The Father of Fauvism and his doves

Updated: Sep 17, 2019

Dove of peace by pablo picasso inspired by Henri Matisse's doves
Picasso, Dove of Peace, 1949

Henri Matisse once said, “It has bothered me all my life that I do not paint like everybody else”. Matisse is regarded as the father of Fauvism which is a movement based on vivid brush strokes of unnatural colors placed into realistic scenes. Matisse was not always a painter, in the beginning of his career as a law clerk he experienced an attack of appendicitus. He discovered his passion for painting during his recovery and shortly after left to Paris to formally study art. In the summer of 1905 he worked with André Derain in Collioure and together they developed their own individual fauvist painting styles. Matisse was inspired by the forms and colors of artists such as Paul Cézanne, Vincent Van Gogh, and Paul Gaugin as well as pointilist paintings from Henri Edmond Cross and Paul Signac. Matisse has stated that, “In modern art, it is undoubtedly to Cézanne that I owe the most”. One of the first artworks he purchased was Three bathers (1879-82) by Cézanne. During the 20th century he developed many relationships with significant artists, collectors, and critics like Pablo Picasso, Gertrude Stein, and Sergei Shchukin. He also had a passion for plants and birds, specifically doves. During the latter part of his life he focused on portraying the human figure through paper cut-outs, a notable work is Blue Nude II (1952). In order to produce these cut-outs, he cleared out his home. Matisse sent his doves to Picasso for him to take care of which inspired his famous lithograph Dove of Peace (1949). Matisse is remembered for his emotional expressions through the use of vibrant color and forms. Do you think Henri Matisse’s work could perhaps have reflected insights into the future movement of Abstract Expressionism?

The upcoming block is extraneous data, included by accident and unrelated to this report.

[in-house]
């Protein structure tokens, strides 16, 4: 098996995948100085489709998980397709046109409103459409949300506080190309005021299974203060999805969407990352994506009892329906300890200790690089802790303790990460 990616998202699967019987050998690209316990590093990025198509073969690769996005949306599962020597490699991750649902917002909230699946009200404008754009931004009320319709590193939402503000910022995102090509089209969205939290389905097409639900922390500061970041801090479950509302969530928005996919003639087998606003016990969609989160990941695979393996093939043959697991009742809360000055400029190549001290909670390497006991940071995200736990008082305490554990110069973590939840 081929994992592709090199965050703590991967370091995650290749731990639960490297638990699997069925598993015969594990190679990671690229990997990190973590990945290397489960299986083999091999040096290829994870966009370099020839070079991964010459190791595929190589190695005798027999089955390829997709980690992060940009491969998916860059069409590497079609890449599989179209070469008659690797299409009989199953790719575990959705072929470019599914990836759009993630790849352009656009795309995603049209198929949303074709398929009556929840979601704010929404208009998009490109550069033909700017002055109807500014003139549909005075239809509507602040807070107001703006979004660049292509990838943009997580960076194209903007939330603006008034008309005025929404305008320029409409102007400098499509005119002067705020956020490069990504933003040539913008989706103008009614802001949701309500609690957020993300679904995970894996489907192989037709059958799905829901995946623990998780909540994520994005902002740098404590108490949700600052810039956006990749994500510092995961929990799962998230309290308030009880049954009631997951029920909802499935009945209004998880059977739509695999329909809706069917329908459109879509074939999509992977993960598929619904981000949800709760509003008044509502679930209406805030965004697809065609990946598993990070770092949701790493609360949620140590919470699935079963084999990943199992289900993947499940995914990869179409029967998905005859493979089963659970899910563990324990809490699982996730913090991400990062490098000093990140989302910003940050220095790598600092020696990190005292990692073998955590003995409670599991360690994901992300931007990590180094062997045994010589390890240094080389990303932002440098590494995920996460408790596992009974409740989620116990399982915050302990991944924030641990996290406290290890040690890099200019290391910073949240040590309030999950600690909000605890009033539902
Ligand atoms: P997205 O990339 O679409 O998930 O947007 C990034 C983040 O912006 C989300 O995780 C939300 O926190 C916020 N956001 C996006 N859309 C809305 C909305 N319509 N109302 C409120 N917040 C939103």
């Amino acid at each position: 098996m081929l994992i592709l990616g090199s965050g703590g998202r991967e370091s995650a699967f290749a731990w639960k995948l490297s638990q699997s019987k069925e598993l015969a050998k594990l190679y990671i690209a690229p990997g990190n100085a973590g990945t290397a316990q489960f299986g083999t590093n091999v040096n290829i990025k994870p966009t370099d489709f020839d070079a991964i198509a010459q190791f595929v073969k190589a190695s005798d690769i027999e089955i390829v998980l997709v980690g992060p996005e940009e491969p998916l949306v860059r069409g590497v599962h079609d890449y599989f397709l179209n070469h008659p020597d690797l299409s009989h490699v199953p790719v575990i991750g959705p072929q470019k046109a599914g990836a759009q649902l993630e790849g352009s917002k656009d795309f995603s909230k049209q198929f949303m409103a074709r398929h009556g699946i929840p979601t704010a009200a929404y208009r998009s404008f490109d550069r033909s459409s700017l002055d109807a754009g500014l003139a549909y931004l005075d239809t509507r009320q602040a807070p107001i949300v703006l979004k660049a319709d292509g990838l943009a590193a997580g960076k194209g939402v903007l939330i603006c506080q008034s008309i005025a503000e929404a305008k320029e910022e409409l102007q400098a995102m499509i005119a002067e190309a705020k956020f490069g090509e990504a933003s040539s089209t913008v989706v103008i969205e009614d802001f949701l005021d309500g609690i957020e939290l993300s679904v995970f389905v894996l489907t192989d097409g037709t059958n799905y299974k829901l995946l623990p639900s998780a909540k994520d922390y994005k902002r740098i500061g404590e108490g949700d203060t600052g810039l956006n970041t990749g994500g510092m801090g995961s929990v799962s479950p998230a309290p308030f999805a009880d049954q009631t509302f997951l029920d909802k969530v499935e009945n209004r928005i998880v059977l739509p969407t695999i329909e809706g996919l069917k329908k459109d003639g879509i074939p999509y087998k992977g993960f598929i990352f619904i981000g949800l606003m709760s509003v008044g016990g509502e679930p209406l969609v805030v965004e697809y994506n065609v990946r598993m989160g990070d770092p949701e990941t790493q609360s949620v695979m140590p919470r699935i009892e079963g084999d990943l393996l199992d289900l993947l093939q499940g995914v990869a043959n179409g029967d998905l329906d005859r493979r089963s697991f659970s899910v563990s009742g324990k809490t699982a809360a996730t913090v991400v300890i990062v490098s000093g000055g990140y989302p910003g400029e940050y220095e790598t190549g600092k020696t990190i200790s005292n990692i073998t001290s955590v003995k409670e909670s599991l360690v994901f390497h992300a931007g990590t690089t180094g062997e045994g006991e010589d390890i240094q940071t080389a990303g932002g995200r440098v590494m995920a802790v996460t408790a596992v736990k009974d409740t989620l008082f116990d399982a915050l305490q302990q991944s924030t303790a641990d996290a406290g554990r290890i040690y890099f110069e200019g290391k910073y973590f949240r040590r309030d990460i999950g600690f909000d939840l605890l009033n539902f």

Artworks mentioned:


Henri Matisse. Blue Nude II. 1952
Henri Matisse. Blue Nude II. 1952 MOMA

 Paul Cezanne three bathers painting
Paul Cezanne, Three Bathers, 1879-82

written by Kaitlan Norman

153 views0 comments